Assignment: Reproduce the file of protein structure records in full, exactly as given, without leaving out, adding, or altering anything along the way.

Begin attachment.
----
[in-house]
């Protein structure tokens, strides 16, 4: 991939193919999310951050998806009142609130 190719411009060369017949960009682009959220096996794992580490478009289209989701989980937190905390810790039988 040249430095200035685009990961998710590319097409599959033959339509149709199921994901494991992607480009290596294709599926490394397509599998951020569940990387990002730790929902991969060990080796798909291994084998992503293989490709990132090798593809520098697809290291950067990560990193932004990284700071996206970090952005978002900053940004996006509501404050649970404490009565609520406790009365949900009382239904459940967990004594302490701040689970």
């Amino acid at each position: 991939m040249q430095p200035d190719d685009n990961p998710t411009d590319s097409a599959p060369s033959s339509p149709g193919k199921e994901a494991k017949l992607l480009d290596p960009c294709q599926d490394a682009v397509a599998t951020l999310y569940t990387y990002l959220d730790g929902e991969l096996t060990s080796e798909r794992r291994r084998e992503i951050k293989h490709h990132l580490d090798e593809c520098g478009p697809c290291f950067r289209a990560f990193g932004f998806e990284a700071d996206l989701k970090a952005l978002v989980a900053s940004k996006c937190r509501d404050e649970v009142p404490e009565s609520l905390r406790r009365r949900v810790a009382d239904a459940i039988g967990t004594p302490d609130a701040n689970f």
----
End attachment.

[in-house]
């Protein structure tokens, strides 16, 4: 991939193919999310951050998806009142609130 190719411009060369017949960009682009959220096996794992580490478009289209989701989980937190905390810790039988 040249430095200035685009990961998710590319097409599959033959339509149709199921994901494991992607480009290596294709599926490394397509599998951020569940990387990002730790929902991969060990080796798909291994084998992503293989490709990132090798593809520098697809290291950067990560990193932004990284700071996206970090952005978002900053940004996006509501404050649970404490009565609520406790009365949900009382239904459940967990004594302490701040689970």
């Amino acid at each position: 991939m040249q430095p200035d190719d685009n990961p998710t411009d590319s097409a599959p060369s033959s339509p149709g193919k199921e994901a494991k017949l992607l480009d290596p960009c294709q599926d490394a682009v397509a599998t951020l999310y569940t990387y990002l959220d730790g929902e991969l096996t060990s080796e798909r794992r291994r084998e992503i951050k293989h490709h990132l580490d090798e593809c520098g478009p697809c290291f950067r289209a990560f990193g932004f998806e990284a700071d996206l989701k970090a952005l978002v989980a900053s940004k996006c937190r509501d404050e649970v009142p404490e009565s609520l905390r406790r009365r949900v810790a009382d239904a459940i039988g967990t004594p302490d609130a701040n689970f």